The University of North Carolina at Chapel Hill recently hosted an art exhibition, “Identity Revealed: Message and Meaning in Contemporary Art.” Held at the Ackland Art Museum, the exhibition included the work of Duane Michals. One of his contributions was entitled, “Christ in New York, No. 2: Christ Sees a Woman who has Died During an Illegal Abortion, 1982.”

“Christ in New York” is a photograph of a bearded men with a halo standing over a woman who is stretched out on a table, presumably following a self-induced abortion. His work is described as “a commentary on the inhumanity that persists as well as the violent consequences of religious hypocrisy.” We also learn that “As a meditation of the political and social oppressions that characterize contemporary life, Michals’ work reflects his own early Catholic upbringing and subsequent interest in Buddhism.”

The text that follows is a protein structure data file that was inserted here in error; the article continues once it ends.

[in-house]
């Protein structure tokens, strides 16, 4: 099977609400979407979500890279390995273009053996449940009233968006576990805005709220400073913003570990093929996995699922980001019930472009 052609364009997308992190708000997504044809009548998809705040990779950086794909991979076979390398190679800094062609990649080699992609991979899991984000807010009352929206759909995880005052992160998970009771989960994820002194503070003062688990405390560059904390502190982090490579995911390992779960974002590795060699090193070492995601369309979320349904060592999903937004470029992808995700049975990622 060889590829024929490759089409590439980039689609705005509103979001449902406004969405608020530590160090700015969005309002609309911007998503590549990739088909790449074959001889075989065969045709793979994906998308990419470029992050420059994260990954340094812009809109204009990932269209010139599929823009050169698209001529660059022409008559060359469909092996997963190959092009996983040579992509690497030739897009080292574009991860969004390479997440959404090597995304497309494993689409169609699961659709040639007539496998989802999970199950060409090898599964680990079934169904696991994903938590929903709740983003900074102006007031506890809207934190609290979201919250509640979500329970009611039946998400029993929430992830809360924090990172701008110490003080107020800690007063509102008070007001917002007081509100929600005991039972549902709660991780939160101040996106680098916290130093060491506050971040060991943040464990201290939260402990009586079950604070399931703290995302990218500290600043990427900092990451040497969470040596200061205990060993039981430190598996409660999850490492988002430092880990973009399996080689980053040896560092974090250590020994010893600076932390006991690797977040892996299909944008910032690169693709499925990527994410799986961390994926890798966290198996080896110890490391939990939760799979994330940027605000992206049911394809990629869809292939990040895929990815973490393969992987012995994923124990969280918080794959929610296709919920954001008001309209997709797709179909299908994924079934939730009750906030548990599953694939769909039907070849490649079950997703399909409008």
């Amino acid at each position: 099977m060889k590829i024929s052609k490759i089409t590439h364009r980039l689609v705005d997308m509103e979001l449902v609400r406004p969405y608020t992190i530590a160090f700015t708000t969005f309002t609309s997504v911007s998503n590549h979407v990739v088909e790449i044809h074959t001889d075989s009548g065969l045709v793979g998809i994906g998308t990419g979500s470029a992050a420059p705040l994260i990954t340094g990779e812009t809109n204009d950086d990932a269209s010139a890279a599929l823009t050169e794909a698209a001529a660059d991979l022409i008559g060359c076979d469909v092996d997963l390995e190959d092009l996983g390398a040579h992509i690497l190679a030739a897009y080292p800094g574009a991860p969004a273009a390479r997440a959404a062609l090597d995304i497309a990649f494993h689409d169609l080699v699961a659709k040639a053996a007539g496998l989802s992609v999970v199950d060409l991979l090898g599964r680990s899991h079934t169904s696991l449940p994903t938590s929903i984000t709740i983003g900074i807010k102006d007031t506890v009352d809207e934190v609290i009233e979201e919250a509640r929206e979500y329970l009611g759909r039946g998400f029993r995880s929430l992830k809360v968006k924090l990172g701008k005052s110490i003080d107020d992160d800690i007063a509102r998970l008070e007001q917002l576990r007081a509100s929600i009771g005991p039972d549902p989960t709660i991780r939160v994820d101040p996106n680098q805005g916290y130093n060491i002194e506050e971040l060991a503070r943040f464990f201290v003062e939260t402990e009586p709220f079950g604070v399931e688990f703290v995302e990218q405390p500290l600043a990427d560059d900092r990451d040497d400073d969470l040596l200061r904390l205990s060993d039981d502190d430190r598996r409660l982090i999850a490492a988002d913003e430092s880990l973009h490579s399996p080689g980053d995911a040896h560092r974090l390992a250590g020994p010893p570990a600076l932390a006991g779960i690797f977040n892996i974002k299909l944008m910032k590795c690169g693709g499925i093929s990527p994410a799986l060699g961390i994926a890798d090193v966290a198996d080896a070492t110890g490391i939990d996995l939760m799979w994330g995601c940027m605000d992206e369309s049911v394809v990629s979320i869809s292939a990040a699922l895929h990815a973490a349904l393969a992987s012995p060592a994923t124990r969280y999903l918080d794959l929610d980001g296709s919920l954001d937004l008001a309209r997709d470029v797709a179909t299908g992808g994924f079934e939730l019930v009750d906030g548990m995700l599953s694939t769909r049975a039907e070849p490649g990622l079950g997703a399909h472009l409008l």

It would be interesting to know how many ex-Catholics have opted for Buddhism. At any rate, we do know that Michals now joins a long line of adult ex-Catholics who continue to live in the past, always gnawing at the bit over their horrendous experience of growing up Catholic. Maybe someday Michals will grow up, but we doubt it. He has too much riding on his adolescent rage to do so.

Our complaint was registered not with Michals (that wouldn’t get us anywhere) but with Barbara Matilsky, Curator of Exhibitions at the Ackland Art Museum on the campus of the University of North Carolina at Chapel Hill. We told her we know all about her First Amendment right to show this art, but we also informed her of her responsibilities as a curator. You can contact her at the museum on the campus. The zip is 27599.

Print Friendly, PDF & Email